This is a post from Pastor Matt Rawlings’ blog.
[...]When any eighteen year old walks on to a secular university (or even many so-called “Christian” ones) they immediately feel pressure. When a “cool professor” emerges trashing everything the eighteen year old has been taught by his or her parents to hold dear, the pressure intensifies. If the eighteen year old dares to speak up, the professor will often ridicule the poor kid like a seasoned stand-up comic dealing with a heckler. The other eighteen year old kids raised in Christian homes will see (or hear about it) and will feel even more pressure to conform.
Here is his recommendation:
We need to continue to train our kids in apologetics but we also need to prepare them spiritually for the battle they will face on college campuses. They need to know how to engage the spiritual disciplines of prayer, fasting, etc. They also need to be connected with a community that will have their back. I would not advise anyone to attend a secular university without making sure there is a strong Christian campus presence. For example, I live in the Buckeye state and many of the young people I know want to attend Ohio State University (excuse me, The Ohio State University). I always remind them to check out strong nearby churches like Xenos and groups like Ratio Christi led by the fearless Eric Chabot.
Everybody wants to be liked and everyone has a desire to fit in. The pressure to be accepted is even stronger when a person is younger. We need to train our young people to be apologists but we also need to recognize basic human nature including our ability to justify our behavior such as ignoring their training in order to sit at the cool kids’ table. We need to train and prayerfully prepare. Let’s get to work.
Pastor Matt had a quote from an article by Paul Vitz in his post, and I found the article. It’s on Leadership University, which is the web site that got me through college with my faith intact.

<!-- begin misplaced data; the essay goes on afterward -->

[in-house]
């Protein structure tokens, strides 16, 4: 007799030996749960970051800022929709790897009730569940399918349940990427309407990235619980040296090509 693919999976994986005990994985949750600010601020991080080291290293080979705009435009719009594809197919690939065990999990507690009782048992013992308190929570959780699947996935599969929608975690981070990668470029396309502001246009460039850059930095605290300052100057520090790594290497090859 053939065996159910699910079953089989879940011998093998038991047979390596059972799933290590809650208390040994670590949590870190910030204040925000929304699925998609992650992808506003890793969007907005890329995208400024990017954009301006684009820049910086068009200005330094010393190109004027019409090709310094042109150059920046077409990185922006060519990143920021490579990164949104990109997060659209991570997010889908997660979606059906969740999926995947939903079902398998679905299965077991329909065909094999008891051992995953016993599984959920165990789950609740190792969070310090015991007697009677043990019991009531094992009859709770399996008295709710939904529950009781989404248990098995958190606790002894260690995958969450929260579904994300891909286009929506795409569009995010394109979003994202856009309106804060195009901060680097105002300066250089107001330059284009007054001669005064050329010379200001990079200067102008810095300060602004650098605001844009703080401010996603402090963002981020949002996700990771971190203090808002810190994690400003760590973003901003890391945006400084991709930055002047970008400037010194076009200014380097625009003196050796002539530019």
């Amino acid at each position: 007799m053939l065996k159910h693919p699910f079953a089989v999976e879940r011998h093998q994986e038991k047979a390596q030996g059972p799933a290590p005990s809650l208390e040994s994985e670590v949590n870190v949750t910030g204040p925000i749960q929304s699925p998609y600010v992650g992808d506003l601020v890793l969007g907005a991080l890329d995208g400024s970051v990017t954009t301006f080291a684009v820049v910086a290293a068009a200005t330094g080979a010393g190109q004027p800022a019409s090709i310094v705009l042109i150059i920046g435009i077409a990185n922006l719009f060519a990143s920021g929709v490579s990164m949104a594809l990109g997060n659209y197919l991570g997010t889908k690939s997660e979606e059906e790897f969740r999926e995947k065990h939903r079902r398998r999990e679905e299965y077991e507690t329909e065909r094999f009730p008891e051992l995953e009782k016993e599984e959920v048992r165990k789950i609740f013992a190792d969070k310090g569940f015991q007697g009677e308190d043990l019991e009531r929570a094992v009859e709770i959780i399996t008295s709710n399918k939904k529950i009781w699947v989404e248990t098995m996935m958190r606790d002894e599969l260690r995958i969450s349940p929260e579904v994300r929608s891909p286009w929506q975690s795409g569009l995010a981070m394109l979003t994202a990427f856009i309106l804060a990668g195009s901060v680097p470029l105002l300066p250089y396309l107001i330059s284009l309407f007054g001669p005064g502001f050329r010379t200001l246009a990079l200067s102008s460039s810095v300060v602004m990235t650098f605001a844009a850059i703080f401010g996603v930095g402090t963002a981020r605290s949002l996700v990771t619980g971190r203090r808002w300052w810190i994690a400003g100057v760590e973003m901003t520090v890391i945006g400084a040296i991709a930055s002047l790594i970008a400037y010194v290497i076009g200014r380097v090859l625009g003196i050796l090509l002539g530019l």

Here’s a bit of it:
I am not going into this to bore you with parts of my life story, but to note that through reflection on my own experience it is now clear to me that my reasons for becoming and for remaining an atheist-skeptic from about age 18 to 38 were superficial, irrational, and largely without intellectual or moral integrity. Furthermore, I am convinced that my motives were, and still are, commonplace today among intellectuals, especially social scientists.
[...]An important influence on me in my youth was a significant social unease. I was somewhat embarrassed to be from the Midwest, for it seemed terribly dull, narrow, and provincial. There was certainly nothing romantic or impressive about being from Cincinnati, Ohio and from a vague mixed German-English-Swiss background. Terribly middle class. Further, besides escape from a dull, and according to me unworthy, socially embarrassing past, I wanted to take part in, in fact to be comfortable in, the new, exciting, even glamorous, secular world into which I was moving. I am sure that similar motives have strongly influenced the lives of countless upwardly mobile young people in the last two centuries. Consider Voltaire, who moved into the glittery, aristocratic, sophisticated world of Paris, and who always felt embarrassed about his provincial and nonaristocratic origin; or the Jewish ghettos that so many assimilating Jews have fled, or the latest young arrival in New York, embarrassed about his fundamentalist parents. This kind of socialization pressure has pushed many away from belief in God and all that this belief is associated with for them.
I remember a small seminar in graduate school where almost every member there at some time expressed this kind of embarrassment and response to the pressures of socialization into “modern life.” One student was trying to escape his Southern Baptist background, another a small town Mormon environment, a third was trying to get out of a very Jewish Brooklyn ghetto, and the fourth was me.
[...]Another major reason for my wanting to become an atheist was that I desired to be accepted by the powerful and influential scientists in the field of psychology. In particular, I wanted to be accepted by my professors in graduate school. As a graduate student I was thoroughly socialized by the specific “culture” of academic research psychology. My professors at Stanford, however much they might disagree on psychological theory, were, as far as I could tell, united in only two things-their intense personal career ambition and their rejection of religion. As the psalmist says, “. . . The man greedy for gain curses and renounces the Lord. In the pride of his countenance the wicked does not seek him; all his thoughts are, ‘There is no God'” (Psalm 10:3-4).